I don't mind friends telling me an earlier time to arrive and love being early/ on time and hate being late. Also I've been late for some very important things including missing a flight.

EBearhug Sat 20-Jul-13 02:11:47

But lately she has been getting generally later, and not caring either.In other words, she is now going too far. We wont cut her out, as we have all be friends for so long, but one of us is going to be having friendly words with her!As she is letting other things slip as well. And we are all getting a little fed up of her rudeness.

I think you're right to have words, but to me, if things have been changing from their usual pattern, and she's letting other things slip when she d, that would make me wonder if other stuff is going on.

I had a discussion with my manager recently about how demotivating work stuff has been lately, and how it's affecting me, and how I have sometimes even been a bit late (which is really unusual for me.) He said he hadn't noticed. I didn't feel it would actually do me any favours to point out the 3 days in the last fortnight when I had been late, but the fact he hasn't even noticed hasn't helped my motivation. I'm not late when I have had to be in for meetings - but he did talk to one of my colleagues about cutting his arrival time rather fine/too late, so he's not even being consistent. Or really doesn't notice me. But how people can do it when others do notice and tell them, that I can't understand.

My last boyfriend was a distance relationship, and I'd go to some effort to make sure I was at Luton on time to collect him when his flight came in, and I usually made it, though there were a handful of occasions I was a bit late, such are the joys of the M25 on a Friday evening. I'm about an hour from Luton in good traffic, up to 3 on a Friday evening... He is about 20 minutes from his local airport, yet I was always the one who had to wait for him to turn up to collect me after I'd arrived and got through passports and so on. He didn't see why he should leave a bit earlier, in case the plane was late and he had to wait. But it was okay for me to do so, after I'd had a few hours journey? He couldn't make a little extra effort to be there for me as I came through arrivals? It's one of the reasons he's ex rather than current - he just didn't seem to understand why it wound me up, not even when it was cold and wintery or anything.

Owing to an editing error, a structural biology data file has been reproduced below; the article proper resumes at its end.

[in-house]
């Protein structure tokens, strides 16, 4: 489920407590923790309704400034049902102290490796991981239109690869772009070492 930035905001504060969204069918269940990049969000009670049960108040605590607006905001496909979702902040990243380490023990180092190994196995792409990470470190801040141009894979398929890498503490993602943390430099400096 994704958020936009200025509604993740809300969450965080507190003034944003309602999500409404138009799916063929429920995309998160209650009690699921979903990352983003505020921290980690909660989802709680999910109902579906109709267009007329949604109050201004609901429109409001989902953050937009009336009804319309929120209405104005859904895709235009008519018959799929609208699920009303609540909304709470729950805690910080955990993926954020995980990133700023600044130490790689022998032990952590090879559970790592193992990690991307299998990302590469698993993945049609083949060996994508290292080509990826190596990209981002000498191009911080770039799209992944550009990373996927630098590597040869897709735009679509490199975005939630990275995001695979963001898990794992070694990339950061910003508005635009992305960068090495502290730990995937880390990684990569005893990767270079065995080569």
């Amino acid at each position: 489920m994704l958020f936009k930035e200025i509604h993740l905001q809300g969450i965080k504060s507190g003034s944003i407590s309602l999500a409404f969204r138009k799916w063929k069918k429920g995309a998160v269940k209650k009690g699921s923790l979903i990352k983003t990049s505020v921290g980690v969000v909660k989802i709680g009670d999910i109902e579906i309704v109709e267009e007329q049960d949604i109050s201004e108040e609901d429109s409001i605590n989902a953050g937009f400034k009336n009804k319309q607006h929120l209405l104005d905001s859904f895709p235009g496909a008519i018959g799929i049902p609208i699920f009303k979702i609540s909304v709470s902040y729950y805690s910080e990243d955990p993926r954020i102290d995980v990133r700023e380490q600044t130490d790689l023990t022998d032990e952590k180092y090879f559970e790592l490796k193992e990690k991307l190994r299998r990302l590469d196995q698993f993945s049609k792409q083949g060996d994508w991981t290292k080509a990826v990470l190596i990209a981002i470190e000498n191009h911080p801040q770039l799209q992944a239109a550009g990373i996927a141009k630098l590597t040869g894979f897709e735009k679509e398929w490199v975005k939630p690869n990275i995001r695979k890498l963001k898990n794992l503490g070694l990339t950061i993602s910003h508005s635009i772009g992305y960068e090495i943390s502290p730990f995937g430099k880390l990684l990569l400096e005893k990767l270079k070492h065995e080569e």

CorrieDale Sat 20-Jul-13 06:57:31

I think it depends on the person as to how much it irritates me. My DSis is always late - especially for things that she hasn't organised. So she rocked up to my ds's 1st holy communion 40 mins late. Literally just in time to see him receive communion. The lunch that took place 90 mins later she was also 20 mins late for. She does it to control and because she is too arty and bohemian to be constrained by my boring social mores. Her time is just more valuable than mine. Obviously if I am ever late for one of her events she sulks. It is a control thing.

My friend otoh is always late because she is having so much fun with the person she is with - whether it's another of her many friends or her family - that she loses track of time. Despite being anally punctual myself I forgive her because a) I know what she's like and I factor it in! and b) i know she will lose track of time with me too. Essentially she is a charming and warm person who lives in the moment with the gift of making everybody she is with - even passing strangers - feel as though there is nobody she would rather be with at that time. Which is why we all forgive her. She also suffered a traumatic event in childhood (mother died unexpectedly) and so I found the neurological explanation put forward by another poster very interesting.

Nagoo Sat 20-Jul-13 07:35:59

Tallulah mine does that, then he'll wait for me to start the car before he decides he needs a poo.

sudointellectual Sat 20-Jul-13 07:44:50

Well, it's true that some people have non-neurotypical based reasons for being late, but it's still rude. I'm rude to people constantly sometimes for similarish reasons, and it's not intentional but it still happens.

I don't think I am perfect. I think that I don't wait around for late people if they do it persistently. I don't have a go at them or anything. I don't need to as it doesn't bother or affect me. I just don't participate in that behaviour. Similarly, some of my friends don't invite me to parties, only small gatherings or dinners. This is because I am terrible at parties. I can't understand new people easily so I'm rude to strangers. A lot! I don't mean to be, but it's still a reality that I am and it makes things pretty awkward sometimes. blush